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combinatorial explosion of compiled versions of templated function (perhaps using lambdas)

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Ok c++ gurus, I have been playing with lambdas so far and have been using them basically to pass a function to a function:

 

e.g.

auto myfunc = [](int &i) -> void {i = i+1;};
ApplyFunction(myfunc);

///////////////////////////////////////

template <typename Func> void ApplyFunction(Func lambda_func)
{
 for (int n=0; n<10; n++)
 {
  int s=0;
  lambda_func(s);
  OutputInteger(s);
 }
}

I now want to perform something considerably more funky (excuse the pun). I want to perform several (3 or so) lambda functions on a large number of elements, however the function to be used is not known ahead of time, and in each case the function chosen is from a selection:

 

Here's some pseudocode:

void DoStuff(eCol enum_col_func, eBright enum_bright_func)
{

auto func_colour;
auto func_brightness;

switch (enum_col_func)
{
 case COL_RED:
  func_colour = [](int &col) -> void {col = 10;};
  break;
 case COL_BLUE:
  func_colour = [](int &col) -> void {col = 5;};
  break;
}

switch (enum_bright_func)
{
 case BRIGHT_FULL:
  func_bright = [](int &br) -> void {br = 255;};
  break;
 case BRIGHT_MED:
  func_bright = [](int &br) -> void {br = 127;};
  break;
}

IterateElements(func_colour, func_bright);
}

////////////////////////////////////////////////////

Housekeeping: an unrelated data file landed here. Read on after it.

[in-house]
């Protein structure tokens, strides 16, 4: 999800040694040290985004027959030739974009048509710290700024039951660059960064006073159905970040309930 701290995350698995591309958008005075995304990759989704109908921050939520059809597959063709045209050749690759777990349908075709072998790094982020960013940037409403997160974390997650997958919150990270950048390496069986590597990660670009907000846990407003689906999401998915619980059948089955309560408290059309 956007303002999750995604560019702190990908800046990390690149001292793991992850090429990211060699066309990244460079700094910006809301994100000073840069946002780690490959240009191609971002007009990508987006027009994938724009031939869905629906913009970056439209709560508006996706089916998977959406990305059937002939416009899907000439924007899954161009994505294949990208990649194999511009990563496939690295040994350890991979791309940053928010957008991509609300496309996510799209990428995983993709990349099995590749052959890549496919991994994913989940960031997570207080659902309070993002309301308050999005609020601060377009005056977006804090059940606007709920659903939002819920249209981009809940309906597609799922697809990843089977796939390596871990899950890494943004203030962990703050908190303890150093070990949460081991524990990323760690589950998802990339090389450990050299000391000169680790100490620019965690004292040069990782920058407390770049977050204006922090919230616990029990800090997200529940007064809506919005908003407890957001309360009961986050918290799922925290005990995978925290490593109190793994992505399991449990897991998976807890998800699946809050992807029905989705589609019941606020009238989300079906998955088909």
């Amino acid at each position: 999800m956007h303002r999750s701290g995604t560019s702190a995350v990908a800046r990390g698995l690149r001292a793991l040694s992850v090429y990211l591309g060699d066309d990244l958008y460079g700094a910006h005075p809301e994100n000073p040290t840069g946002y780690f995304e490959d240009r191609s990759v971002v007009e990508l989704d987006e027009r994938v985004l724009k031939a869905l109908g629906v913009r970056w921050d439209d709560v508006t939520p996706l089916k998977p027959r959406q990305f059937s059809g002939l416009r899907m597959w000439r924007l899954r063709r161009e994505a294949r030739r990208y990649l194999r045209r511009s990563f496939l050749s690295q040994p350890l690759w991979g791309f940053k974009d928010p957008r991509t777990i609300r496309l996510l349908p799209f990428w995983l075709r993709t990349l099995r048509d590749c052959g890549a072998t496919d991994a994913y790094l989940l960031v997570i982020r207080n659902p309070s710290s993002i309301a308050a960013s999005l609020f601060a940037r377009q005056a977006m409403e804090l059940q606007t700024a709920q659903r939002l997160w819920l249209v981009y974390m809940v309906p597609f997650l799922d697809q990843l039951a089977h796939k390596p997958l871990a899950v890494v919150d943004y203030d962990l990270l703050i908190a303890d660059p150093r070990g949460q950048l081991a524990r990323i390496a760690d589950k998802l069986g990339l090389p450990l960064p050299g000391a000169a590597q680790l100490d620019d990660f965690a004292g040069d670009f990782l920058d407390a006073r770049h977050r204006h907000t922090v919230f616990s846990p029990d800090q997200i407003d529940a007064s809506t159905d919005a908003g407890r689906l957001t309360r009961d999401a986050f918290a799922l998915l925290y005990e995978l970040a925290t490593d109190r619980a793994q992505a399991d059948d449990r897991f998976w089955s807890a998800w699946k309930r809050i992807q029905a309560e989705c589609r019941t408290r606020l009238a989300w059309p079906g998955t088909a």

template <typename CFunc, typename BFunc> void IterateElements(CFunc fcolour, BFunc fbrightness)
{
 for (unsigned int n=0; n<10000; n++)
 {
  fcolour(m_Colour[n]);
  fbrightness(m_Brightness[n]);  
 }
}

////////////////////////////////////////////////////

Now try not to get obsessed with the minutiae (or suggesting profiling etc), as this is just an example to try and illustrate the kind of problem I am attempting to solve.

 

It is essentially an optimisation issue. What I want to end up with, is a array of machine code functions for all possible combinations of IterateElements (compile time) so that when the tight loop is called there are:

  1. No branches
  2. No function pointers used

So the question is can I use lambdas to force the compiler to output each combination, and what would be the correct syntax? I know I can do it using macros, but this in itself would become quite verbose, and I would prefer to use the 'modern' method.

 

Just for illustration, in actual use there would be:

 

Function 1 (10 possibilities)

Function 2 (2 possibilities)

Function 3 (2 possibilities)

Function 4 (2 possibilities)

Function 5 (2 possibilities)

 

Thus 10 * 2 * 2 * 2 * 2 = 160 combinations, different versions of the loop function that I'd want in the executable.